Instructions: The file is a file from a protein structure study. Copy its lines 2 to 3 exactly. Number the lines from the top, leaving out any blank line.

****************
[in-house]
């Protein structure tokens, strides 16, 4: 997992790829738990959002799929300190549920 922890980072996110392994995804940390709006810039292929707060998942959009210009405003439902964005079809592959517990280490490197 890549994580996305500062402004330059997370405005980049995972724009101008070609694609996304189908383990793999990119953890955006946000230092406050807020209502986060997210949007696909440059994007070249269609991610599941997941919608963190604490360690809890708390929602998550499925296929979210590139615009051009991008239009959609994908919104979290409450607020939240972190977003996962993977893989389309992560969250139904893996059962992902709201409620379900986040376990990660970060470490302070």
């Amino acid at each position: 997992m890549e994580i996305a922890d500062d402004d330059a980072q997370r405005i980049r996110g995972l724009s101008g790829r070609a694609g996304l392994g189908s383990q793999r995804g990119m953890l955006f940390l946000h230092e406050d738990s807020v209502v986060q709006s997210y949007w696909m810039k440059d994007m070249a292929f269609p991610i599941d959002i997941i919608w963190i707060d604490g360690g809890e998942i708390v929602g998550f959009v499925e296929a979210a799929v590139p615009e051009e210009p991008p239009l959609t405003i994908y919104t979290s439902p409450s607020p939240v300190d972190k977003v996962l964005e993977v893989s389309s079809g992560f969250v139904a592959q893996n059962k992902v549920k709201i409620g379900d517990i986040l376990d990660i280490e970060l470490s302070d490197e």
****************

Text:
């Protein structure tokens, strides 16, 4: 997992790829738990959002799929300190549920 922890980072996110392994995804940390709006810039292929707060998942959009210009405003439902964005079809592959517990280490490197 890549994580996305500062402004330059997370405005980049995972724009101008070609694609996304189908383990793999990119953890955006946000230092406050807020209502986060997210949007696909440059994007070249269609991610599941997941919608963190604490360690809890708390929602998550499925296929979210590139615009051009991008239009959609994908919104979290409450607020939240972190977003996962993977893989389309992560969250139904893996059962992902709201409620379900986040376990990660970060470490302070």
């Amino acid at each position: 997992m890549e994580i996305a922890d500062d402004d330059a980072q997370r405005i980049r996110g995972l724009s101008g790829r070609a694609g996304l392994g189908s383990q793999r995804g990119m953890l955006f940390l946000h230092e406050d738990s807020v209502v986060q709006s997210y949007w696909m810039k440059d994007m070249a292929f269609p991610i599941d959002i997941i919608w963190i707060d604490g360690g809890e998942i708390v929602g998550f959009v499925e296929a979210a799929v590139p615009e051009e210009p991008p239009l959609t405003i994908y919104t979290s439902p409450s607020p939240v300190d972190k977003v996962l964005e993977v893989s389309s079809g992560f969250v139904a592959q893996n059962k992902v549920k709201i409620g379900d517990i986040l376990d990660i280490e970060l470490s302070d490197e």